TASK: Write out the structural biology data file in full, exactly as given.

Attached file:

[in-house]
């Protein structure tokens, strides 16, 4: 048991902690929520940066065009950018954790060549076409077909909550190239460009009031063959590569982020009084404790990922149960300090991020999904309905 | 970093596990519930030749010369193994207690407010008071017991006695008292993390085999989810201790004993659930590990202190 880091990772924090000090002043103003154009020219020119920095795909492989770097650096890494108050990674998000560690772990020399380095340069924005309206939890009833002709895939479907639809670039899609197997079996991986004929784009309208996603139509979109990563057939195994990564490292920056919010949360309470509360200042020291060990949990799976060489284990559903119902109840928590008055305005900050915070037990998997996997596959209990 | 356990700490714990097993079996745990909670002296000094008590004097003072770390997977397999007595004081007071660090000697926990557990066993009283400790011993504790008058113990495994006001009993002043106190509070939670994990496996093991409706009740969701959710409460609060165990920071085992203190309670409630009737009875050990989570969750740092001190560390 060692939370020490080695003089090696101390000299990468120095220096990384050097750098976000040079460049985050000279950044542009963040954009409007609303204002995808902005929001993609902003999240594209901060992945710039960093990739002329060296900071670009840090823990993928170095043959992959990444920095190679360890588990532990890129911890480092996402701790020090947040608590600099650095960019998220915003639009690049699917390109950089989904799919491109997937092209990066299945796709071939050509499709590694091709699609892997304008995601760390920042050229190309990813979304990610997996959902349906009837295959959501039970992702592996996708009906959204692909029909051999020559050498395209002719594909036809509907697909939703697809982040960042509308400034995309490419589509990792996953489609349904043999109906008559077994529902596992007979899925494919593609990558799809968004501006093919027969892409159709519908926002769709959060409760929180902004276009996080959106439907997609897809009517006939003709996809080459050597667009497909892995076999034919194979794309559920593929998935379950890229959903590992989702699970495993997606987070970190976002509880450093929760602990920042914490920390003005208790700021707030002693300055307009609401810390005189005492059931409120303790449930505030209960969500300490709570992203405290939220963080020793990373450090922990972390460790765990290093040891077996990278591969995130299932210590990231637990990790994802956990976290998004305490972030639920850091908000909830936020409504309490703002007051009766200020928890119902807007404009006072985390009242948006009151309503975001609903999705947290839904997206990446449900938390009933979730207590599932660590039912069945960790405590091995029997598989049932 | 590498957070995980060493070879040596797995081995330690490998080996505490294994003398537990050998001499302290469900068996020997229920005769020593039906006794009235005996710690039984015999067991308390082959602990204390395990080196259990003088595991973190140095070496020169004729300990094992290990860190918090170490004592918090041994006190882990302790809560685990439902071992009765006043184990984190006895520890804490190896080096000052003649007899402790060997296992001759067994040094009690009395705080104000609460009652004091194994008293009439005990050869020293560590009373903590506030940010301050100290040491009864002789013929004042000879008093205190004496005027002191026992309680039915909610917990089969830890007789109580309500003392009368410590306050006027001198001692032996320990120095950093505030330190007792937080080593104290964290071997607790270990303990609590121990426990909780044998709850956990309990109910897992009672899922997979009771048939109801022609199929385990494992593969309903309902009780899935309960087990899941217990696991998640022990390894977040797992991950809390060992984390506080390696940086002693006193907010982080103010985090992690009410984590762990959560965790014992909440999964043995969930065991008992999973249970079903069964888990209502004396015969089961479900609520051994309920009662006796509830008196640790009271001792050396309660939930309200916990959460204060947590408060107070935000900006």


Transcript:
[in-house]
């Protein structure tokens, strides 16, 4: 048991902690929520940066065009950018954790060549076409077909909550190239460009009031063959590569982020009084404790990922149960300090991020999904309905 | 970093596990519930030749010369193994207690407010008071017991006695008292993390085999989810201790004993659930590990202190 880091990772924090000090002043103003154009020219020119920095795909492989770097650096890494108050990674998000560690772990020399380095340069924005309206939890009833002709895939479907639809670039899609197997079996991986004929784009309208996603139509979109990563057939195994990564490292920056919010949360309470509360200042020291060990949990799976060489284990559903119902109840928590008055305005900050915070037990998997996997596959209990 | 356990700490714990097993079996745990909670002296000094008590004097003072770390997977397999007595004081007071660090000697926990557990066993009283400790011993504790008058113990495994006001009993002043106190509070939670994990496996093991409706009740969701959710409460609060165990920071085992203190309670409630009737009875050990989570969750740092001190560390 060692939370020490080695003089090696101390000299990468120095220096990384050097750098976000040079460049985050000279950044542009963040954009409007609303204002995808902005929001993609902003999240594209901060992945710039960093990739002329060296900071670009840090823990993928170095043959992959990444920095190679360890588990532990890129911890480092996402701790020090947040608590600099650095960019998220915003639009690049699917390109950089989904799919491109997937092209990066299945796709071939050509499709590694091709699609892997304008995601760390920042050229190309990813979304990610997996959902349906009837295959959501039970992702592996996708009906959204692909029909051999020559050498395209002719594909036809509907697909939703697809982040960042509308400034995309490419589509990792996953489609349904043999109906008559077994529902596992007979899925494919593609990558799809968004501006093919027969892409159709519908926002769709959060409760929180902004276009996080959106439907997609897809009517006939003709996809080459050597667009497909892995076999034919194979794309559920593929998935379950890229959903590992989702699970495993997606987070970190976002509880450093929760602990920042914490920390003005208790700021707030002693300055307009609401810390005189005492059931409120303790449930505030209960969500300490709570992203405290939220963080020793990373450090922990972390460790765990290093040891077996990278591969995130299932210590990231637990990790994802956990976290998004305490972030639920850091908000909830936020409504309490703002007051009766200020928890119902807007404009006072985390009242948006009151309503975001609903999705947290839904997206990446449900938390009933979730207590599932660590039912069945960790405590091995029997598989049932 | 590498957070995980060493070879040596797995081995330690490998080996505490294994003398537990050998001499302290469900068996020997229920005769020593039906006794009235005996710690039984015999067991308390082959602990204390395990080196259990003088595991973190140095070496020169004729300990094992290990860190918090170490004592918090041994006190882990302790809560685990439902071992009765006043184990984190006895520890804490190896080096000052003649007899402790060997296992001759067994040094009690009395705080104000609460009652004091194994008293009439005990050869020293560590009373903590506030940010301050100290040491009864002789013929004042000879008093205190004496005027002191026992309680039915909610917990089969830890007789109580309500003392009368410590306050006027001198001692032996320990120095950093505030330190007792937080080593104290964290071997607790270990303990609590121990426990909780044998709850956990309990109910897992009672899922997979009771048939109801022609199929385990494992593969309903309902009780899935309960087990899941217990696991998640022990390894977040797992991950809390060992984390506080390696940086002693006193907010982080103010985090992690009410984590762990959560965790014992909440999964043995969930065991008992999973249970079903069964888990209502004396015969089961479900609520051994309920009662006796509830008196640790009271001792050396309660939930309200916990959460204060947590408060107070935000900006």